Until not long ago, all electricity in Israel was produced form coal, diesel and fuel oil. Natural gas is cheaper, and pollutes less, than the other fuels, but it is much more sensitive to breakdowns during delivery. As opposed to coal and liquid gasoline, there is no way to technically store gas near power stations and therefore it is channeled directly from the wells in the depths of the sea to the station through pipes underwater and above land. Before it can move from an underwater pipeline to the above land pipes, the gas must go through a process to remove water and other materials that mixed with the gas, as well as a reduction in pressure from 450 to 110 bar. Currently this process takes place in two locations: a sea rig that is 22 km from the Ashdod coast reduces the gas’s pressure and a small treatment facility near Ashdod port cleans the gas. This system works well, but is extremely vulnerable to enemy attack, technical mishaps or even earthquakes that could significantly damage it. Fixing problems at sea is also extremely expensive and can last for months, during which time Israel would be without gas. As a result, everyone involved in the energy industry agrees that Israel cannot increase the level of usage and how much it relies on gas without building another reception terminal in northern Israel. Israeli environmental organizations also support the idea in theory since gas is the only alternative currently available to the IEC, which needs to supply the power stations now being powered by coal, such as the one the IEC plans on building in Ashkelon.

2. The government prefers building a facility in Haifa Bay

A planning team headed by Gideon Lerman found 20 land-based sites that could be appropriate for building a gas treatment facility. The 20 potential land-based sites are along the coast from Rishon LeZion in the south, the Wingate Institute, Hadera and Caesarea (five locations), Dor Beach area (nine locations), Petroleum & Energy Infrastructures Ltd. (PEI) in Haifa Bay, Kfar Masaryk, and the area south of Acre where the Frutarom plant used to be. The team examined each area using technological criteria, including gas treatment on land as well as at sea on a rig. The team also checked six locations for building a sea facility and decided that due to the surface quality, it is possible to build the facility no more than 7.5 km from the beach. As a result, the facility will be visible from land, detracting significantly from the view of the sea. If the facility would be stationed off the Tel Aviv coast, the structure would be a visual hazard visible from the Herbert Samuel boardwalk in the south to Herzliya in the north.

At the end of the examination, the team recommended preparing two sites for the facility in the north, at least one of them being north of Hadera. The two sites that were found to be the most fitting were Frutarom and PEI. The team determined that these were the only sites that were fitting to house an entire land-based facility.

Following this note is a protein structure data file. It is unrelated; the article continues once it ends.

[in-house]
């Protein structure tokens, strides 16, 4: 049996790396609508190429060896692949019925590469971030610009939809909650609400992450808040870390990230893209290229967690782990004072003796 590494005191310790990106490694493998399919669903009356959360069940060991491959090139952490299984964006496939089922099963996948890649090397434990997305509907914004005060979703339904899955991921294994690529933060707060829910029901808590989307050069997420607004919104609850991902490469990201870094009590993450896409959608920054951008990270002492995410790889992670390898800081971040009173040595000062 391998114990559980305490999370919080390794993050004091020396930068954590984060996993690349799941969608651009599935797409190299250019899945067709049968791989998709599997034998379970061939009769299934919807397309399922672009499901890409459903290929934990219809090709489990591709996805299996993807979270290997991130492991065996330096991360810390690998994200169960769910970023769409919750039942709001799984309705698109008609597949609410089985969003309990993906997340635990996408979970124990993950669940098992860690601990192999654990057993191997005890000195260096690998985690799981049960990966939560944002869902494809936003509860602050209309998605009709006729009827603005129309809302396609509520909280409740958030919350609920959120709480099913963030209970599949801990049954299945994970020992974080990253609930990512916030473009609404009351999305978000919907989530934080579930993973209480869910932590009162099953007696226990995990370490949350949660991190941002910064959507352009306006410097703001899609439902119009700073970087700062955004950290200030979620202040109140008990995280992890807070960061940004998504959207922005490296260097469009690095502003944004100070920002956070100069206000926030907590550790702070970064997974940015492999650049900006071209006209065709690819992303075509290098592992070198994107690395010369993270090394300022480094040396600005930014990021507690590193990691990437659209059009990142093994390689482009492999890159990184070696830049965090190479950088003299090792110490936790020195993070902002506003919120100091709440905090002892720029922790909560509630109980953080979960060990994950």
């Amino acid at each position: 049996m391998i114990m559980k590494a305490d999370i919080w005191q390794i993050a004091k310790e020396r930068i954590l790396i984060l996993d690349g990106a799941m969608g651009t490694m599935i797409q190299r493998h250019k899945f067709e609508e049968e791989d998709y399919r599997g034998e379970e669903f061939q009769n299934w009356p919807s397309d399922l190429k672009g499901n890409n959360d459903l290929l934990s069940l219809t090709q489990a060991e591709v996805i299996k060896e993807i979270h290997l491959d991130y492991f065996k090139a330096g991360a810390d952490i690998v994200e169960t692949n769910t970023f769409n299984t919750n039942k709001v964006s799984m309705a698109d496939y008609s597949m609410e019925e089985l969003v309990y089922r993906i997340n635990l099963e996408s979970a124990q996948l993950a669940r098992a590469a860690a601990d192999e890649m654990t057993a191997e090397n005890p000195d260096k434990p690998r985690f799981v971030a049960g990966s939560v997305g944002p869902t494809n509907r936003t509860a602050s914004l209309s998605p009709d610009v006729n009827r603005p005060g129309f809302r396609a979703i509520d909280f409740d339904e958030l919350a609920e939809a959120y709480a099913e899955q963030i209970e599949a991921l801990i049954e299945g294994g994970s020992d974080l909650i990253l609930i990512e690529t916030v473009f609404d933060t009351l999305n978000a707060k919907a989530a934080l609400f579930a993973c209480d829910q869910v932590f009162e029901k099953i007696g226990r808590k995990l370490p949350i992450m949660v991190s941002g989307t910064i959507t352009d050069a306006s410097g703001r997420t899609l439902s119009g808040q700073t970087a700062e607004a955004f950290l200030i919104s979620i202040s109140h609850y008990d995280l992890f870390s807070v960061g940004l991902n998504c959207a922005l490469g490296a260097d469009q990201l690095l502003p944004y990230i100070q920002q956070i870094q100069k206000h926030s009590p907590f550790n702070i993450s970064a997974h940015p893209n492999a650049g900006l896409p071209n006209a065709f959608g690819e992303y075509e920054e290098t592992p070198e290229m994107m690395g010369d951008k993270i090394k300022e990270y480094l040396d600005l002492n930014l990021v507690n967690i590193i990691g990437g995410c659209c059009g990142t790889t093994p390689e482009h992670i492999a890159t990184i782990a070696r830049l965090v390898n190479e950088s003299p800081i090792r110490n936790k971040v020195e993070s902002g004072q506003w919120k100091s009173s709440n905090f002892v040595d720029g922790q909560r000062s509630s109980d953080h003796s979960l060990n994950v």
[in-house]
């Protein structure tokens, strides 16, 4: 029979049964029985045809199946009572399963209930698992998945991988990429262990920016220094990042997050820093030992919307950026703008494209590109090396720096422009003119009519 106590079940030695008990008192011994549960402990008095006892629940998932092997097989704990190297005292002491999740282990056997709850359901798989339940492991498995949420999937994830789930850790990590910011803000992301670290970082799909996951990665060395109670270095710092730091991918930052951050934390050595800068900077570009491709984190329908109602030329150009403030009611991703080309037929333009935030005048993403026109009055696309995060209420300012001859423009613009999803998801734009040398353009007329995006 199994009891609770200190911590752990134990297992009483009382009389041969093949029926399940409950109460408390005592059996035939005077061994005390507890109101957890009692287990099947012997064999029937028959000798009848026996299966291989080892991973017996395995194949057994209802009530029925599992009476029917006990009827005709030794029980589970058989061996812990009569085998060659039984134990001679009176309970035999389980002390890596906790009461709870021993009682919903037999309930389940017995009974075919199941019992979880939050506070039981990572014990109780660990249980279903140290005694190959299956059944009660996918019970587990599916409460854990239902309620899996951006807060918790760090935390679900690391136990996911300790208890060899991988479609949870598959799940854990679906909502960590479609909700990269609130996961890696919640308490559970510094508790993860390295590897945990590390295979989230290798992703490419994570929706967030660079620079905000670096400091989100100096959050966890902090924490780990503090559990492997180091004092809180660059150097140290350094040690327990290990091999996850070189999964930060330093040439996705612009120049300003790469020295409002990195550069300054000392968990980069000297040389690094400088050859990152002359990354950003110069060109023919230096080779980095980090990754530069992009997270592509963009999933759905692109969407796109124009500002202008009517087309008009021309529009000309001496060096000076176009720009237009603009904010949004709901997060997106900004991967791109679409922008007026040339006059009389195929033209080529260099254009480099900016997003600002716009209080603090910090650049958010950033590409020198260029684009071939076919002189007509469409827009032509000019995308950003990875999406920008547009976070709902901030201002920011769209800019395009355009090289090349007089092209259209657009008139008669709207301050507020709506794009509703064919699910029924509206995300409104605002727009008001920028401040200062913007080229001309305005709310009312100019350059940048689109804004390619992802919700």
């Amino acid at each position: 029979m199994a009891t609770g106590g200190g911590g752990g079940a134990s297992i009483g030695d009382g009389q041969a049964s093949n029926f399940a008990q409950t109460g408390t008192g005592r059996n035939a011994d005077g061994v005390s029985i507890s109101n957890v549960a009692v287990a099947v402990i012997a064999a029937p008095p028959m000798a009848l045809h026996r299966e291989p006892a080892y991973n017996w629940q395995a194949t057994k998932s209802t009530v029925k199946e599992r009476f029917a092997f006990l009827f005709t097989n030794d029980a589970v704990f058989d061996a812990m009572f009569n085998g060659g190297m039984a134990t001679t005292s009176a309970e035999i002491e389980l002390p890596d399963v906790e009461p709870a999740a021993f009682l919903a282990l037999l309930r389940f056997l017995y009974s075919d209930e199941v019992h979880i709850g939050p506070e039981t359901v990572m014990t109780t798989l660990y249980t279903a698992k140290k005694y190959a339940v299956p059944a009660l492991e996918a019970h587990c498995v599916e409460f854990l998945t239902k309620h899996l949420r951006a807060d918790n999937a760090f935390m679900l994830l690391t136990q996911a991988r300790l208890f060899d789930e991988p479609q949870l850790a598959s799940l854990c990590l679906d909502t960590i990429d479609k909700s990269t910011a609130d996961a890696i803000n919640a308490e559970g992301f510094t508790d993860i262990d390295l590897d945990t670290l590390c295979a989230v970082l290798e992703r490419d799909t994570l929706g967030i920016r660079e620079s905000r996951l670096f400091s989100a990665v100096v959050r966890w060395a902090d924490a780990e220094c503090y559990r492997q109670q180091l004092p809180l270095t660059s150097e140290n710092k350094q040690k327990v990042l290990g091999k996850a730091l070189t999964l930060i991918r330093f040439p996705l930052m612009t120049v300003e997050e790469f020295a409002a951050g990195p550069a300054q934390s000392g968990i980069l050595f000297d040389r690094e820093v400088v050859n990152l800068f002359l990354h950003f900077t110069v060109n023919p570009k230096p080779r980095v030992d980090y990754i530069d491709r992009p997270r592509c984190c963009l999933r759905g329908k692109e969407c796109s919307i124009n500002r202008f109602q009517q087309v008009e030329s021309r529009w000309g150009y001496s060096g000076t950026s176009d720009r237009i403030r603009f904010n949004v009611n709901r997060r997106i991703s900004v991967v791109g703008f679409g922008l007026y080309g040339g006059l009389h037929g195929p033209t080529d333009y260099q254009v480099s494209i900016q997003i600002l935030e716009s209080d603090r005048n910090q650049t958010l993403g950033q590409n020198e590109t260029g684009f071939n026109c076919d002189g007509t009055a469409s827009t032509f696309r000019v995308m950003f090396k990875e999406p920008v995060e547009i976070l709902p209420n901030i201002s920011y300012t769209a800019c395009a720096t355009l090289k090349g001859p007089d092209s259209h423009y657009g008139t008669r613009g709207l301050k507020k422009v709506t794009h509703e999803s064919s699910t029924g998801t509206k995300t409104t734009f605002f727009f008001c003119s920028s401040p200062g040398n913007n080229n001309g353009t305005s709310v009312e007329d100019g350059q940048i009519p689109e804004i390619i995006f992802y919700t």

In the past that Delek Group Ltd. (TASE: DLEKG) was considered to be behind the deal to buy the Frutarom factory according to an assumption or information that this site would be the government’s preferred location. The team, however, was more impressed with the second option – PEI’s container farm. The 350 dunam (86 acre) complex is located between Kiryat Haim in the north and the industrial area in the south. In the past, there were plans to build a residential neighborhood on this land. The benefits of building the facility on the PEI farm are that it is not near a nature reserve, does not obstruct a view, is not near a water desalination plant, and is near a beach not used for bathing. The PEI site received the highest marks among the eight land-based locations for its environmental suitability, as well as for the usability of the land. The Frutarom site on the Acre coast came in second, and the Hadera power station in third.

3. The residents want a sea-based facility only.

At a recent energy conference organized by “Globes,” Ministry of National Infrastructure Natural Gas Authority Chairman Shuki Stern said, “At every National Outline Plan #37 meeting there are people outside of the building protesting against the government planners. The planning issues are complex and social and environmental organizations have a lot to say. Even I was personally attacked.” Despite this, Stern said, “There will be social and environmental ramifications to bringing natural gas to Israel. We cannot bring it in by air.

Tomer Rona, spokesman for the public protest against gas installation in the Acre area, said, “We do not accept any alternative that includes building a land-based facility – certainly not here at Frutarom or at other sites, such as PEI, which is slated to be a residential neighborhood.”

Globes: “Are you against all the options?